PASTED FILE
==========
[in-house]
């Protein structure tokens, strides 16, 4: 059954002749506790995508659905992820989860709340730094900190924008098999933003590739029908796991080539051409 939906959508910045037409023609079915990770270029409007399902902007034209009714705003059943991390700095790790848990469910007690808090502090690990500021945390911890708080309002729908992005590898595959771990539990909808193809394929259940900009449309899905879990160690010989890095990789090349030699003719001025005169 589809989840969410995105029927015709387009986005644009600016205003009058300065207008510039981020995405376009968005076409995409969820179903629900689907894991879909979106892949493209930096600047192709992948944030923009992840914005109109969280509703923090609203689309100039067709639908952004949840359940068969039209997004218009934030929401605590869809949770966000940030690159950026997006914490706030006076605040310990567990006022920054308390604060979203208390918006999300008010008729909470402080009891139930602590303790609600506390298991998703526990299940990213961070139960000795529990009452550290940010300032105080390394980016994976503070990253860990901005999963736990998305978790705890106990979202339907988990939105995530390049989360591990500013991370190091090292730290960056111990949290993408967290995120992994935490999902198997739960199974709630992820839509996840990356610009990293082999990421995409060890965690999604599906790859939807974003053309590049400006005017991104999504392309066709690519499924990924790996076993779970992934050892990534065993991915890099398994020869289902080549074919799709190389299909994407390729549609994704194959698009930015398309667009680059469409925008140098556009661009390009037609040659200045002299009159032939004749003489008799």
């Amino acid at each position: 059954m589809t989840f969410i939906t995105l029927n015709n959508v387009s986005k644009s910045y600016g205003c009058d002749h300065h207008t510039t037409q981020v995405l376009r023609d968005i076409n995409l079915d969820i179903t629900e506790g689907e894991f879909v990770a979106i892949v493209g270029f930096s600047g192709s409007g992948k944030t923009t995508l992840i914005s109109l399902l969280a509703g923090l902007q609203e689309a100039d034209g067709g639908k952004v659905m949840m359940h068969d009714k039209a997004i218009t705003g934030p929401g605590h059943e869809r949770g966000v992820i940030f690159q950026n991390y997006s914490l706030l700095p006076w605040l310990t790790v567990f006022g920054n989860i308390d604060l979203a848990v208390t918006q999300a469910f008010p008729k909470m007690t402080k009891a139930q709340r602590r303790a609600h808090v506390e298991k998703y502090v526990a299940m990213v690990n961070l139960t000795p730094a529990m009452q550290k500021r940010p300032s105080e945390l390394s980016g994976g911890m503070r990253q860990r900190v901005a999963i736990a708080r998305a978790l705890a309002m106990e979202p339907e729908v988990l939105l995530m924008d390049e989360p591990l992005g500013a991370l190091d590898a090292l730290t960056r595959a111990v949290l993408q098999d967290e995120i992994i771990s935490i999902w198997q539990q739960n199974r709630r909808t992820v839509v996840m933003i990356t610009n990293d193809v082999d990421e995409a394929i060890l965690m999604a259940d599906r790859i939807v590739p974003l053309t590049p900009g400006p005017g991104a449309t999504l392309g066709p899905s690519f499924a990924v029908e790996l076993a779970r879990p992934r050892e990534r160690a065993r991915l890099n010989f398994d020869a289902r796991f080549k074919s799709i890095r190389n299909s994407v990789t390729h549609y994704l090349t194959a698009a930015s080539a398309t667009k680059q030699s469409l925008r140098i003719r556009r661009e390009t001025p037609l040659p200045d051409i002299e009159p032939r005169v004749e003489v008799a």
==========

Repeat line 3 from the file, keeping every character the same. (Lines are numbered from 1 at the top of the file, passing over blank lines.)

């Amino acid at each position: 059954m589809t989840f969410i939906t995105l029927n015709n959508v387009s986005k644009s910045y600016g205003c009058d002749h300065h207008t510039t037409q981020v995405l376009r023609d968005i076409n995409l079915d969820i179903t629900e506790g689907e894991f879909v990770a979106i892949v493209g270029f930096s600047g192709s409007g992948k944030t923009t995508l992840i914005s109109l399902l969280a509703g923090l902007q609203e689309a100039d034209g067709g639908k952004v659905m949840m359940h068969d009714k039209a997004i218009t705003g934030p929401g605590h059943e869809r949770g966000v992820i940030f690159q950026n991390y997006s914490l706030l700095p006076w605040l310990t790790v567990f006022g920054n989860i308390d604060l979203a848990v208390t918006q999300a469910f008010p008729k909470m007690t402080k009891a139930q709340r602590r303790a609600h808090v506390e298991k998703y502090v526990a299940m990213v690990n961070l139960t000795p730094a529990m009452q550290k500021r940010p300032s105080e945390l390394s980016g994976g911890m503070r990253q860990r900190v901005a999963i736990a708080r998305a978790l705890a309002m106990e979202p339907e729908v988990l939105l995530m924008d390049e989360p591990l992005g500013a991370l190091d590898a090292l730290t960056r595959a111990v949290l993408q098999d967290e995120i992994i771990s935490i999902w198997q539990q739960n199974r709630r909808t992820v839509v996840m933003i990356t610009n990293d193809v082999d990421e995409a394929i060890l965690m999604a259940d599906r790859i939807v590739p974003l053309t590049p900009g400006p005017g991104a449309t999504l392309g066709p899905s690519f499924a990924v029908e790996l076993a779970r879990p992934r050892e990534r160690a065993r991915l890099n010989f398994d020869a289902r796991f080549k074919s799709i890095r190389n299909s994407v990789t390729h549609y994704l090349t194959a698009a930015s080539a398309t667009k680059q030699s469409l925008r140098i003719r556009r661009e390009t001025p037609l040659p200045d051409i002299e009159p032939r005169v004749e003489v008799a």